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Preventing Future Fatalities: Genetic Heart Disease Computationally Modelled


The model of the dysfunctional protein RyR2, developed by Dr. Yulia Einav and her collaborators, may serve as a basis for a quick and effective diagnostic tool for a wide range of life-threatening genetic disorders.

The paper was published in the prestigious Journal of the American Heart Association.


Dr. Yulia Einav


In January 2017 Dr. Yulia Einav of the Bioengineering Department at HIT's Faculty of Engineering received a call that set her mind racing… Prof. David Luria, a renowned electro-cardiologist from the Hadassah Medical Center in Jerusalem, asked if she could help his team unravel the mysteries of a newly discovered mutation. This mutation, he said, had recently caused sudden cardiac arrest in four children of the same family in a village near Jerusalem – killing one excited young girl in the middle of a fun Ferris wheel ride… Dr. Einav, whose own brother suffers from a congenital heart defect, was more than thrilled by the new challenge.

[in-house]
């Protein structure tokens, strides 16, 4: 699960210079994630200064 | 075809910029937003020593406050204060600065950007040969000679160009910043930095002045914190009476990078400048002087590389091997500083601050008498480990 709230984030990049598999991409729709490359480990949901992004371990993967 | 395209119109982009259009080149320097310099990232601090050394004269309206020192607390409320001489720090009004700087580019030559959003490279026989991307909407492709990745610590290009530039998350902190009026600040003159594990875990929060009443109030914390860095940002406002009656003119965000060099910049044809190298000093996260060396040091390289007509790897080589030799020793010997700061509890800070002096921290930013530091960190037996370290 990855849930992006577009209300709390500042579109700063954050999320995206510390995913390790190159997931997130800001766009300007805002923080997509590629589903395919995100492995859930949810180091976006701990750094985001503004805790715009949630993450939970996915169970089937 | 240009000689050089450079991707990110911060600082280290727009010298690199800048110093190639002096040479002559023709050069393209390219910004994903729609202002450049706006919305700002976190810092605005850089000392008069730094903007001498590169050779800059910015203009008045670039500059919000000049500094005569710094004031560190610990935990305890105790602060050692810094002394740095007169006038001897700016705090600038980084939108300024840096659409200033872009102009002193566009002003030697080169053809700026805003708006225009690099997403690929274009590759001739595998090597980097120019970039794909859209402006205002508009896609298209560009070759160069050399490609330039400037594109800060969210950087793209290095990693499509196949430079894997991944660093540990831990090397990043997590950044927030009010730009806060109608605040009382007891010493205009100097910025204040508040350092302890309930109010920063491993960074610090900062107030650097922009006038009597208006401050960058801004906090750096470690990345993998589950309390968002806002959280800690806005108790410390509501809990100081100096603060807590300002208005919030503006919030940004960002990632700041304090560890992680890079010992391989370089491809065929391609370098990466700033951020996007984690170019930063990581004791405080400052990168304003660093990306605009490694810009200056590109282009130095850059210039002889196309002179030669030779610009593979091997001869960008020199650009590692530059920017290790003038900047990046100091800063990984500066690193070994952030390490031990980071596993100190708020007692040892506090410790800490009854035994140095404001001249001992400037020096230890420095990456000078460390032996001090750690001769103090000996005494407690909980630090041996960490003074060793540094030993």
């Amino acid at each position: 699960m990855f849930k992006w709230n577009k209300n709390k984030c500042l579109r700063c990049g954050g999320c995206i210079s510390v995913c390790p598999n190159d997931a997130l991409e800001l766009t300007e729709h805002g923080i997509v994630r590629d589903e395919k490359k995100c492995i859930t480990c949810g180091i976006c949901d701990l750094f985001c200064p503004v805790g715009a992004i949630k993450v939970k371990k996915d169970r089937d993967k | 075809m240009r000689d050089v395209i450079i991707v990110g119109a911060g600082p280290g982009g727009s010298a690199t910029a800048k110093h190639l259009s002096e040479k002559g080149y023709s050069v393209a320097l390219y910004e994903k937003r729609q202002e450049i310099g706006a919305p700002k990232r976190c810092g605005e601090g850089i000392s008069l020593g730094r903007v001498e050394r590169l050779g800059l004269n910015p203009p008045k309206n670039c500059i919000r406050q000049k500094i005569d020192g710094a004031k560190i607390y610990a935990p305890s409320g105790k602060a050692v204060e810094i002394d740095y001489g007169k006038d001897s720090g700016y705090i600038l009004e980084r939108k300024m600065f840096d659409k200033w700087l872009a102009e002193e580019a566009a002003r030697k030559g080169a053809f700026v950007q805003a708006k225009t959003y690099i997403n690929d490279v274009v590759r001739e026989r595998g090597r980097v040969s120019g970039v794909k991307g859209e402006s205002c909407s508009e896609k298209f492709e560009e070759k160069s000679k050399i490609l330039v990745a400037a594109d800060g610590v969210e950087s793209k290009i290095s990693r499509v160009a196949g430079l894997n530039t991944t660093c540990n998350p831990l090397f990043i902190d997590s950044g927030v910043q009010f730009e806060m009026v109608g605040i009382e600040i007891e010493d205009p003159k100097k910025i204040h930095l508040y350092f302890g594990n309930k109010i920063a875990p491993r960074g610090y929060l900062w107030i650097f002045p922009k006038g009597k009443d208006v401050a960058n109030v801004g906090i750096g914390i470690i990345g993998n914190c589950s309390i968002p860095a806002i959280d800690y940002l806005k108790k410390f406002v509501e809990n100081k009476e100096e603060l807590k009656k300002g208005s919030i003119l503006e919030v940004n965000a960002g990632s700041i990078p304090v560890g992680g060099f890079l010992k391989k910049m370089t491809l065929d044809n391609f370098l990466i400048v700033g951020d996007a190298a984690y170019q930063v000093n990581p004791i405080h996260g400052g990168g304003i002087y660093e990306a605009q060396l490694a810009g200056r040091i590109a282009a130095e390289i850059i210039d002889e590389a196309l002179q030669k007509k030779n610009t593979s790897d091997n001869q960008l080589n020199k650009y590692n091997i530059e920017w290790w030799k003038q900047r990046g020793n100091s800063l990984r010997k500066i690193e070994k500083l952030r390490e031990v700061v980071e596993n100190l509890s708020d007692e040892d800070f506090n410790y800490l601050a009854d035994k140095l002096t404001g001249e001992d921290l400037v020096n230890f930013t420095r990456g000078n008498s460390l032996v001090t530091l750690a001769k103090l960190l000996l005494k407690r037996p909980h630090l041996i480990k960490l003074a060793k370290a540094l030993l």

Prof. Luria (who, as Dr. Einav later discovered, had operated twice on her brother, saving his life…) told Dr. Einav of his own findings: the cause of abnormal heart rhythm and resulting cardiac arrests in these children was a mutation in a gene called RyR2, coding for the protein of a channel that delivers calcium (Ca) ions essential for contraction of the heart muscle. When this protein is defective, the channel does not function properly, and heart arrest can occur at any moment – especially at times of excitement, sudden alarm, etc. Mutations in the RyR2 gene and their effects had been known for some time and are estimated to cause 10% of all unexplained sudden cardiac deaths in young people. However, this specific case was different from other RyR2 mutations, particularly in its inheritance pattern within the family. To understand it better, help the affected family and prevent fatal incidents in the future, Prof. Luria asked for Dr. Einav's help.